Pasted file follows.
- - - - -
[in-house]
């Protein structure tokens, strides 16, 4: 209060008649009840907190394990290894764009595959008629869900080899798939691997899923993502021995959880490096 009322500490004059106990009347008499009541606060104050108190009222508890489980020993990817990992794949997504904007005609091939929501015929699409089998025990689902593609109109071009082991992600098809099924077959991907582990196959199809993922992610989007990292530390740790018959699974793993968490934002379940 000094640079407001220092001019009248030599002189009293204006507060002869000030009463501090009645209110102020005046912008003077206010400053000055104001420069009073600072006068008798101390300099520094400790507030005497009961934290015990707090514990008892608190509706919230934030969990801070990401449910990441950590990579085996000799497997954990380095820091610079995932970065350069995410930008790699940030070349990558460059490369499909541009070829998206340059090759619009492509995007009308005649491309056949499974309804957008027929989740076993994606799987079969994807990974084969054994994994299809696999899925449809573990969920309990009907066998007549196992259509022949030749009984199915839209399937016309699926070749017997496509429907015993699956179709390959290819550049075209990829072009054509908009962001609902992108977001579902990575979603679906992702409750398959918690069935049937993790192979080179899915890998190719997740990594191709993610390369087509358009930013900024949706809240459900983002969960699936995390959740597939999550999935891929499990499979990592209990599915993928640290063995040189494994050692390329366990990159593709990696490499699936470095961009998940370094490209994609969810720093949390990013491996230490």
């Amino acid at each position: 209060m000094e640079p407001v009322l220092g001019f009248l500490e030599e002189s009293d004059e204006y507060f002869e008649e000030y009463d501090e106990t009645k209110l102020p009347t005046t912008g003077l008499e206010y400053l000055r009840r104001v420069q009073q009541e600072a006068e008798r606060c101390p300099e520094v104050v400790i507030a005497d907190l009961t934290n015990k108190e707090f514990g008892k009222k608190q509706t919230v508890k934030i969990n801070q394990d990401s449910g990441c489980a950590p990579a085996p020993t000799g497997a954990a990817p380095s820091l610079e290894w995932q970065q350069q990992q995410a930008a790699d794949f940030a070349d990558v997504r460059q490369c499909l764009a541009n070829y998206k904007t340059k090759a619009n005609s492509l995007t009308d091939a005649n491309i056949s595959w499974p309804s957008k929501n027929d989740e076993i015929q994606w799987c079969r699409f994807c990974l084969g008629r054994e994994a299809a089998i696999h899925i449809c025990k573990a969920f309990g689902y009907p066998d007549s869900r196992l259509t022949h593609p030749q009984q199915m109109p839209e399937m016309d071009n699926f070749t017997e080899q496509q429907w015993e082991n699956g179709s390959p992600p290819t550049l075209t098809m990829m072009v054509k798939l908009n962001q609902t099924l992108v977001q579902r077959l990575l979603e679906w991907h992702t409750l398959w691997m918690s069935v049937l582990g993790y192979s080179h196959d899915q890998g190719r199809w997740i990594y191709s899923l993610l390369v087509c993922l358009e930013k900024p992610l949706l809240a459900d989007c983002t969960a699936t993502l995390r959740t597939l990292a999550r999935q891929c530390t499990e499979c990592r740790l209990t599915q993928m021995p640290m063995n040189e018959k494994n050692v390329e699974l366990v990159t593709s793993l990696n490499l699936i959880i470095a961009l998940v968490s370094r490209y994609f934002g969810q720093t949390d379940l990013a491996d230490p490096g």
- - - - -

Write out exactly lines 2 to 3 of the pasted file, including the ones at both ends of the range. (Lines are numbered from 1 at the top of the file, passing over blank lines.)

């Protein structure tokens, strides 16, 4: 209060008649009840907190394990290894764009595959008629869900080899798939691997899923993502021995959880490096 009322500490004059106990009347008499009541606060104050108190009222508890489980020993990817990992794949997504904007005609091939929501015929699409089998025990689902593609109109071009082991992600098809099924077959991907582990196959199809993922992610989007990292530390740790018959699974793993968490934002379940 000094640079407001220092001019009248030599002189009293204006507060002869000030009463501090009645209110102020005046912008003077206010400053000055104001420069009073600072006068008798101390300099520094400790507030005497009961934290015990707090514990008892608190509706919230934030969990801070990401449910990441950590990579085996000799497997954990380095820091610079995932970065350069995410930008790699940030070349990558460059490369499909541009070829998206340059090759619009492509995007009308005649491309056949499974309804957008027929989740076993994606799987079969994807990974084969054994994994299809696999899925449809573990969920309990009907066998007549196992259509022949030749009984199915839209399937016309699926070749017997496509429907015993699956179709390959290819550049075209990829072009054509908009962001609902992108977001579902990575979603679906992702409750398959918690069935049937993790192979080179899915890998190719997740990594191709993610390369087509358009930013900024949706809240459900983002969960699936995390959740597939999550999935891929499990499979990592209990599915993928640290063995040189494994050692390329366990990159593709990696490499699936470095961009998940370094490209994609969810720093949390990013491996230490």
């Amino acid at each position: 209060m000094e640079p407001v009322l220092g001019f009248l500490e030599e002189s009293d004059e204006y507060f002869e008649e000030y009463d501090e106990t009645k209110l102020p009347t005046t912008g003077l008499e206010y400053l000055r009840r104001v420069q009073q009541e600072a006068e008798r606060c101390p300099e520094v104050v400790i507030a005497d907190l009961t934290n015990k108190e707090f514990g008892k009222k608190q509706t919230v508890k934030i969990n801070q394990d990401s449910g990441c489980a950590p990579a085996p020993t000799g497997a954990a990817p380095s820091l610079e290894w995932q970065q350069q990992q995410a930008a790699d794949f940030a070349d990558v997504r460059q490369c499909l764009a541009n070829y998206k904007t340059k090759a619009n005609s492509l995007t009308d091939a005649n491309i056949s595959w499974p309804s957008k929501n027929d989740e076993i015929q994606w799987c079969r699409f994807c990974l084969g008629r054994e994994a299809a089998i696999h899925i449809c025990k573990a969920f309990g689902y009907p066998d007549s869900r196992l259509t022949h593609p030749q009984q199915m109109p839209e399937m016309d071009n699926f070749t017997e080899q496509q429907w015993e082991n699956g179709s390959p992600p290819t550049l075209t098809m990829m072009v054509k798939l908009n962001q609902t099924l992108v977001q579902r077959l990575l979603e679906w991907h992702t409750l398959w691997m918690s069935v049937l582990g993790y192979s080179h196959d899915q890998g190719r199809w997740i990594y191709s899923l993610l390369v087509c993922l358009e930013k900024p992610l949706l809240a459900d989007c983002t969960a699936t993502l995390r959740t597939l990292a999550r999935q891929c530390t499990e499979c990592r740790l209990t599915q993928m021995p640290m063995n040189e018959k494994n050692v390329e699974l366990v990159t593709s793993l990696n490499l699936i959880i470095a961009l998940v968490s370094r490209y994609f934002g969810q720093t949390d379940l990013a491996d230490p490096g």